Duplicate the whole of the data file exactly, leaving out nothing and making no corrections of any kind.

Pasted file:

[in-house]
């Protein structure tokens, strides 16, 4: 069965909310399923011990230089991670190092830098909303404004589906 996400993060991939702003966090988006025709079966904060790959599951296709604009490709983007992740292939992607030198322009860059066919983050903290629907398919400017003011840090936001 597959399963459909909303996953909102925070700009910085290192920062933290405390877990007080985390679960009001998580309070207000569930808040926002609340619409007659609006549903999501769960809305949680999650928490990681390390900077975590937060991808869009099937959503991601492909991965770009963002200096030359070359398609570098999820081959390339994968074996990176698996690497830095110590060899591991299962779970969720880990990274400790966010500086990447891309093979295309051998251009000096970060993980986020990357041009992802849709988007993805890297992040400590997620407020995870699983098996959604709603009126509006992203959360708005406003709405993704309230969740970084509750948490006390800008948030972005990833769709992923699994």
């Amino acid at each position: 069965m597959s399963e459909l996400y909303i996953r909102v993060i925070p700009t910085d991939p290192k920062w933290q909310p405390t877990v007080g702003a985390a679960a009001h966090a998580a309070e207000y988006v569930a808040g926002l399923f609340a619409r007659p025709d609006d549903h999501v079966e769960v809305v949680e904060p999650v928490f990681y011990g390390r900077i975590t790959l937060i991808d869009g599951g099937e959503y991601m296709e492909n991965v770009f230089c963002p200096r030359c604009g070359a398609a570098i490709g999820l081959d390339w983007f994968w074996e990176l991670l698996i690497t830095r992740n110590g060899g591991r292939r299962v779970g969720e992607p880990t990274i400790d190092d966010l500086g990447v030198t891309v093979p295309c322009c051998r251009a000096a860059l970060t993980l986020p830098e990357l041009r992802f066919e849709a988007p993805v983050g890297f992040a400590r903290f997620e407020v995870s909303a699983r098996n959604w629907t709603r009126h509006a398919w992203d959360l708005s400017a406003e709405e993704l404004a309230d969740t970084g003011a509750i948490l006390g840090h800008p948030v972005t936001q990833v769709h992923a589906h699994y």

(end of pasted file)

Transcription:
[in-house]
């Protein structure tokens, strides 16, 4: 069965909310399923011990230089991670190092830098909303404004589906 996400993060991939702003966090988006025709079966904060790959599951296709604009490709983007992740292939992607030198322009860059066919983050903290629907398919400017003011840090936001 597959399963459909909303996953909102925070700009910085290192920062933290405390877990007080985390679960009001998580309070207000569930808040926002609340619409007659609006549903999501769960809305949680999650928490990681390390900077975590937060991808869009099937959503991601492909991965770009963002200096030359070359398609570098999820081959390339994968074996990176698996690497830095110590060899591991299962779970969720880990990274400790966010500086990447891309093979295309051998251009000096970060993980986020990357041009992802849709988007993805890297992040400590997620407020995870699983098996959604709603009126509006992203959360708005406003709405993704309230969740970084509750948490006390800008948030972005990833769709992923699994």
């Amino acid at each position: 069965m597959s399963e459909l996400y909303i996953r909102v993060i925070p700009t910085d991939p290192k920062w933290q909310p405390t877990v007080g702003a985390a679960a009001h966090a998580a309070e207000y988006v569930a808040g926002l399923f609340a619409r007659p025709d609006d549903h999501v079966e769960v809305v949680e904060p999650v928490f990681y011990g390390r900077i975590t790959l937060i991808d869009g599951g099937e959503y991601m296709e492909n991965v770009f230089c963002p200096r030359c604009g070359a398609a570098i490709g999820l081959d390339w983007f994968w074996e990176l991670l698996i690497t830095r992740n110590g060899g591991r292939r299962v779970g969720e992607p880990t990274i400790d190092d966010l500086g990447v030198t891309v093979p295309c322009c051998r251009a000096a860059l970060t993980l986020p830098e990357l041009r992802f066919e849709a988007p993805v983050g890297f992040a400590r903290f997620e407020v995870s909303a699983r098996n959604w629907t709603r009126h509006a398919w992203d959360l708005s400017a406003e709405e993704l404004a309230d969740t970084g003011a509750i948490l006390g840090h800008p948030v972005t936001q990833v769709h992923a589906h699994y």